Alpina won’t limit its U.S. operations to western New York, says Ramirez. The company plans a southeastern U.S. facility next to help service the East Coast, followed by operations in the Southwest and West. "At some point, transporting milk and yogurt around the country gets very expensive, so it makes more sense to have additional facilities a few years down the road, when the expansions are complete at the Batavia location."

Site Ingredients in 2011

It comes as no surprise to one key site consultant that the main driver of Alpina Foods’ expansion strategy in the United States is logistics. Michael Mullis, president and CEO of Memphis-based J.M. Mullis, Inc., says logistics is the number one factor in food-processing projects today.

Michael Mullis
Michael Mullis, president and CEO of Memphis-based J.M. Mullis, Inc.

"Logistics analysis is critically important, because of increasing fuel prices, both truck and rail, and in bringing in raw materials from other parts of the world by barge or through a deepwater port," says Mullis, who has worked recently on projects for Dean Foods, Mars and Smuckers, among others.

The next consideration tends to be utilities, particularly with respect to water, wastewater and electricity, he relates. "These are all critically important in food processing. If you can get through those hurdles, then you move on to labor, where the requirements are above the level of many manufacturing operations. Food processing operations need labor with technical aptitude, computer skills and great dexterity. Many times, locations we are looking at will fall out of the running because of that." Another labor consideration, says Mullis, is the round-the-clock nature of many food operations. "Even in this economy, it can be difficult to staff some of those shifts," he says.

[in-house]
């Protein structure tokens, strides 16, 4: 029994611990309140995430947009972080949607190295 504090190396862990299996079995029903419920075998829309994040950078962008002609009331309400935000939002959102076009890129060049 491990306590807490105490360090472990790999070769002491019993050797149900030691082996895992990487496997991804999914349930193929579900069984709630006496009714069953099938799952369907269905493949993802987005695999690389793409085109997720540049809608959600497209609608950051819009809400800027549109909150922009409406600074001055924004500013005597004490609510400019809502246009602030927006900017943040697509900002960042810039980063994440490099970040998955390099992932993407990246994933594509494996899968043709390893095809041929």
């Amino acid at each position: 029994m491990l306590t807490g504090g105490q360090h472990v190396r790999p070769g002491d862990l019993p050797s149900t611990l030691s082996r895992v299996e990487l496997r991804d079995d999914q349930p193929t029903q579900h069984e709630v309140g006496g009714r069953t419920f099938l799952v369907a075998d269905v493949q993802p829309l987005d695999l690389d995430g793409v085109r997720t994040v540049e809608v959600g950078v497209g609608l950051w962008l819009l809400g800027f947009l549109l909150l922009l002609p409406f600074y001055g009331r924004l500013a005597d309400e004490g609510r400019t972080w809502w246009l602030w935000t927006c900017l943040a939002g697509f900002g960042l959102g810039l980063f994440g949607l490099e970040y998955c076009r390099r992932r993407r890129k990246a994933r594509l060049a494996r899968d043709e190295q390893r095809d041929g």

The fourth characteristic of today’s food processing project is its capital-intensive nature, Mullis points out. "The packages put together by whichever government entity or country become critically important." Mullis’ firm was evaluating packages from seven countries at press time. "Packages generated today are measured on usually no more than five-year net present values, where it used to be 20-year and then 10-year then five- then three-year NPVs. Companies today are making their decisions predicated on what the net present value is on a very short period of time."

Mullis relates a conversation he had with one state economic development office recently in the Southeast, in which he had to explain why that state’s tax credits would not be important to his client. "They’re not important to some companies because of their financial structures." Most of the manufacturing operations are pass-through operations, with minimal in-state sales, and "tax credits of $20 million or $30 million don’t offer a great benefit financially."

The healthiest sector of the food processing business today, says Mullis, is the distribution niche serving the low- to mid-scale restaurant chains, thanks to an economy that discourages higher-end dining. "Those companies can’t build facilities fast enough."